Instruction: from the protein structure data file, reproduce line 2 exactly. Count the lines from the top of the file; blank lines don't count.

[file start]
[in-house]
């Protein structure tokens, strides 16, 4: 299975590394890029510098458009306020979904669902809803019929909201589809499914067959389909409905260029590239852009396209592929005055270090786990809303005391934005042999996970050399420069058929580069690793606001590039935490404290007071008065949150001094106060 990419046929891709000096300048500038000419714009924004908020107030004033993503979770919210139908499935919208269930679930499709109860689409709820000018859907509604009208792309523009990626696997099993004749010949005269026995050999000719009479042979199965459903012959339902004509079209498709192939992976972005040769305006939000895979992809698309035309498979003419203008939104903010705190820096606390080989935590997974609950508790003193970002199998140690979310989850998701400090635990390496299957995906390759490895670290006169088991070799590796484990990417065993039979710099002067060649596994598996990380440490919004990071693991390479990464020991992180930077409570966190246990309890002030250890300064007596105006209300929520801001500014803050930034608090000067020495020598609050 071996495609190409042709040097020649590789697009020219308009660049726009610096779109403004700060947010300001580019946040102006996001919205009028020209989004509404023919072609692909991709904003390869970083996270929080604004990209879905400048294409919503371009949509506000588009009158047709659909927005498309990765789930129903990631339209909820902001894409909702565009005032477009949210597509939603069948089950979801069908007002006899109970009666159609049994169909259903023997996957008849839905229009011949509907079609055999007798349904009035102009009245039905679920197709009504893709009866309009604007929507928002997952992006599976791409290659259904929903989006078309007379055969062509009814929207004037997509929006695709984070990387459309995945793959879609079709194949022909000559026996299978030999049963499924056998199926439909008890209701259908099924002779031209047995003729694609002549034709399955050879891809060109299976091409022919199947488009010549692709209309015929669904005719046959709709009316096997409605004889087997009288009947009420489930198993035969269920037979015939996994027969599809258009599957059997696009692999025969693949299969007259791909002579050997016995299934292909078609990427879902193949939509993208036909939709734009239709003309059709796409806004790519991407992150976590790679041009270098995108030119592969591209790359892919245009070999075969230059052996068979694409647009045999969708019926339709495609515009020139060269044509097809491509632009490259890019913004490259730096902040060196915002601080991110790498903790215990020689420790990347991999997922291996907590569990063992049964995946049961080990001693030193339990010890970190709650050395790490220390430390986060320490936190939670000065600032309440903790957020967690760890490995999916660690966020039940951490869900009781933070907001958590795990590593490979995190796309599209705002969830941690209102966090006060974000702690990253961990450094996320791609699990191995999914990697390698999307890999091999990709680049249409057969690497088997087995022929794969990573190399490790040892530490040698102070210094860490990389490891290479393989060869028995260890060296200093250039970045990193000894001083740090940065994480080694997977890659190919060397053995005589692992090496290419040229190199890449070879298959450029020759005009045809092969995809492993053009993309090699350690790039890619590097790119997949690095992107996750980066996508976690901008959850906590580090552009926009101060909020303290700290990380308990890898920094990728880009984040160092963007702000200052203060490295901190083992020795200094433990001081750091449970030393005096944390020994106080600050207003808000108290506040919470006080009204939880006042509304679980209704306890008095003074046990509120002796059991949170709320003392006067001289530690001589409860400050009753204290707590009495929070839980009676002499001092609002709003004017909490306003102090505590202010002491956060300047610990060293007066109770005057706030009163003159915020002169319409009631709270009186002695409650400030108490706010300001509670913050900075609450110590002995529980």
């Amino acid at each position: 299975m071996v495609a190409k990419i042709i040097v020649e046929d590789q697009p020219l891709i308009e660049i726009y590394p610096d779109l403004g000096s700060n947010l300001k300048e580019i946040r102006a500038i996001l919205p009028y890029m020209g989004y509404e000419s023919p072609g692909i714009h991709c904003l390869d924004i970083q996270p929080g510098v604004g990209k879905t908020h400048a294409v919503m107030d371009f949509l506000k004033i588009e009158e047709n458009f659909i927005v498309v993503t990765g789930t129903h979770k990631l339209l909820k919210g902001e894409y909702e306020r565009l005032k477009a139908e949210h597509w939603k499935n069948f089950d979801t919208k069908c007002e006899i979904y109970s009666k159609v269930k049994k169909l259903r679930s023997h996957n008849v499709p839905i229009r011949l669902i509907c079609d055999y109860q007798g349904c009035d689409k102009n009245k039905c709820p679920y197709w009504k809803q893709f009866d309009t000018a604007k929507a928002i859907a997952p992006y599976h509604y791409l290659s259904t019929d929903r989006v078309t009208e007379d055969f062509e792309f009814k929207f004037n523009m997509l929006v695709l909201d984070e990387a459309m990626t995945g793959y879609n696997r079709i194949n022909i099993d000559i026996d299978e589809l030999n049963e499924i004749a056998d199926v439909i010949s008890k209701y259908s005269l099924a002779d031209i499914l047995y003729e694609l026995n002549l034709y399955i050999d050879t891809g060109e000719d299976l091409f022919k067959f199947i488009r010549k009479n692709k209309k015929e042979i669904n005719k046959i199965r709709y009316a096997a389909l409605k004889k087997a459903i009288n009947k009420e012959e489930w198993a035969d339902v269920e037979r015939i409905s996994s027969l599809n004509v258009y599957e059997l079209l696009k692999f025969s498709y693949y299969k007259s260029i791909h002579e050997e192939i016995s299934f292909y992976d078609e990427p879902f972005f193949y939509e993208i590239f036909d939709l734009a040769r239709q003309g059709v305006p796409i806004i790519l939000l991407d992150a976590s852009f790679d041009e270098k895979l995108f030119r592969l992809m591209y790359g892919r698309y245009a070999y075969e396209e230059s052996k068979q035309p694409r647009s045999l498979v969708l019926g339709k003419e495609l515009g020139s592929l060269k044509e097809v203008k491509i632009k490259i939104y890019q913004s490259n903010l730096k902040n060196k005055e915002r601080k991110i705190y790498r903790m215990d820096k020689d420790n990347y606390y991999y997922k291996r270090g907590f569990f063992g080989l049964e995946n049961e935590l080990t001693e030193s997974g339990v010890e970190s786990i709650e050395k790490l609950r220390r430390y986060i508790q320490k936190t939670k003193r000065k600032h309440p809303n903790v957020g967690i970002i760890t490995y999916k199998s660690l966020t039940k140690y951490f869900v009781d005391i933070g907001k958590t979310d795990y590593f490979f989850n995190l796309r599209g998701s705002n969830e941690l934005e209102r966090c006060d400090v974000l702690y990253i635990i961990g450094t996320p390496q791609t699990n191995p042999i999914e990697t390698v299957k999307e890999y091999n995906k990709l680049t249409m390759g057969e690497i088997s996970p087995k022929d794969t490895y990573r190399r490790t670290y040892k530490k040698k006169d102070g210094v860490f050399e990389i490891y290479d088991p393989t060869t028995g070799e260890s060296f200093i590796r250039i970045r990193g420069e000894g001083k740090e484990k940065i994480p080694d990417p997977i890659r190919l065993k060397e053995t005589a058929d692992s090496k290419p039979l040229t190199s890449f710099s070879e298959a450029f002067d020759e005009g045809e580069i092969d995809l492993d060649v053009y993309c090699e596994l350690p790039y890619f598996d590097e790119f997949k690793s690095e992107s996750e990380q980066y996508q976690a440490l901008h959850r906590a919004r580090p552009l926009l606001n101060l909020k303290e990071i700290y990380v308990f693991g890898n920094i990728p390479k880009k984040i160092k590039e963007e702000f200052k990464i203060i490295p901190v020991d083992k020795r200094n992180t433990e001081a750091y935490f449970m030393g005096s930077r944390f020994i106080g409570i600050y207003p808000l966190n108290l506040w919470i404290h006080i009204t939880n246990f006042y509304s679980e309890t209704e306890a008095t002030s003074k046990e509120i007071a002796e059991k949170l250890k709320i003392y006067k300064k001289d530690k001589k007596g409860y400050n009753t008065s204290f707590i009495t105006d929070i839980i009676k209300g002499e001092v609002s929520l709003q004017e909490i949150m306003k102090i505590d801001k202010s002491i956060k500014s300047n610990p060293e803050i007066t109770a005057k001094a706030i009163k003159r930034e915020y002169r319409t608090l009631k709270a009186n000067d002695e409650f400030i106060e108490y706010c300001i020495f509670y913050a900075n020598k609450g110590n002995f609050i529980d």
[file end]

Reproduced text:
């Protein structure tokens, strides 16, 4: 299975590394890029510098458009306020979904669902809803019929909201589809499914067959389909409905260029590239852009396209592929005055270090786990809303005391934005042999996970050399420069058929580069690793606001590039935490404290007071008065949150001094106060 990419046929891709000096300048500038000419714009924004908020107030004033993503979770919210139908499935919208269930679930499709109860689409709820000018859907509604009208792309523009990626696997099993004749010949005269026995050999000719009479042979199965459903012959339902004509079209498709192939992976972005040769305006939000895979992809698309035309498979003419203008939104903010705190820096606390080989935590997974609950508790003193970002199998140690979310989850998701400090635990390496299957995906390759490895670290006169088991070799590796484990990417065993039979710099002067060649596994598996990380440490919004990071693991390479990464020991992180930077409570966190246990309890002030250890300064007596105006209300929520801001500014803050930034608090000067020495020598609050 071996495609190409042709040097020649590789697009020219308009660049726009610096779109403004700060947010300001580019946040102006996001919205009028020209989004509404023919072609692909991709904003390869970083996270929080604004990209879905400048294409919503371009949509506000588009009158047709659909927005498309990765789930129903990631339209909820902001894409909702565009005032477009949210597509939603069948089950979801069908007002006899109970009666159609049994169909259903023997996957008849839905229009011949509907079609055999007798349904009035102009009245039905679920197709009504893709009866309009604007929507928002997952992006599976791409290659259904929903989006078309007379055969062509009814929207004037997509929006695709984070990387459309995945793959879609079709194949022909000559026996299978030999049963499924056998199926439909008890209701259908099924002779031209047995003729694609002549034709399955050879891809060109299976091409022919199947488009010549692709209309015929669904005719046959709709009316096997409605004889087997009288009947009420489930198993035969269920037979015939996994027969599809258009599957059997696009692999025969693949299969007259791909002579050997016995299934292909078609990427879902193949939509993208036909939709734009239709003309059709796409806004790519991407992150976590790679041009270098995108030119592969591209790359892919245009070999075969230059052996068979694409647009045999969708019926339709495609515009020139060269044509097809491509632009490259890019913004490259730096902040060196915002601080991110790498903790215990020689420790990347991999997922291996907590569990063992049964995946049961080990001693030193339990010890970190709650050395790490220390430390986060320490936190939670000065600032309440903790957020967690760890490995999916660690966020039940951490869900009781933070907001958590795990590593490979995190796309599209705002969830941690209102966090006060974000702690990253961990450094996320791609699990191995999914990697390698999307890999091999990709680049249409057969690497088997087995022929794969990573190399490790040892530490040698102070210094860490990389490891290479393989060869028995260890060296200093250039970045990193000894001083740090940065994480080694997977890659190919060397053995005589692992090496290419040229190199890449070879298959450029020759005009045809092969995809492993053009993309090699350690790039890619590097790119997949690095992107996750980066996508976690901008959850906590580090552009926009101060909020303290700290990380308990890898920094990728880009984040160092963007702000200052203060490295901190083992020795200094433990001081750091449970030393005096944390020994106080600050207003808000108290506040919470006080009204939880006042509304679980209704306890008095003074046990509120002796059991949170709320003392006067001289530690001589409860400050009753204290707590009495929070839980009676002499001092609002709003004017909490306003102090505590202010002491956060300047610990060293007066109770005057706030009163003159915020002169319409009631709270009186002695409650400030108490706010300001509670913050900075609450110590002995529980």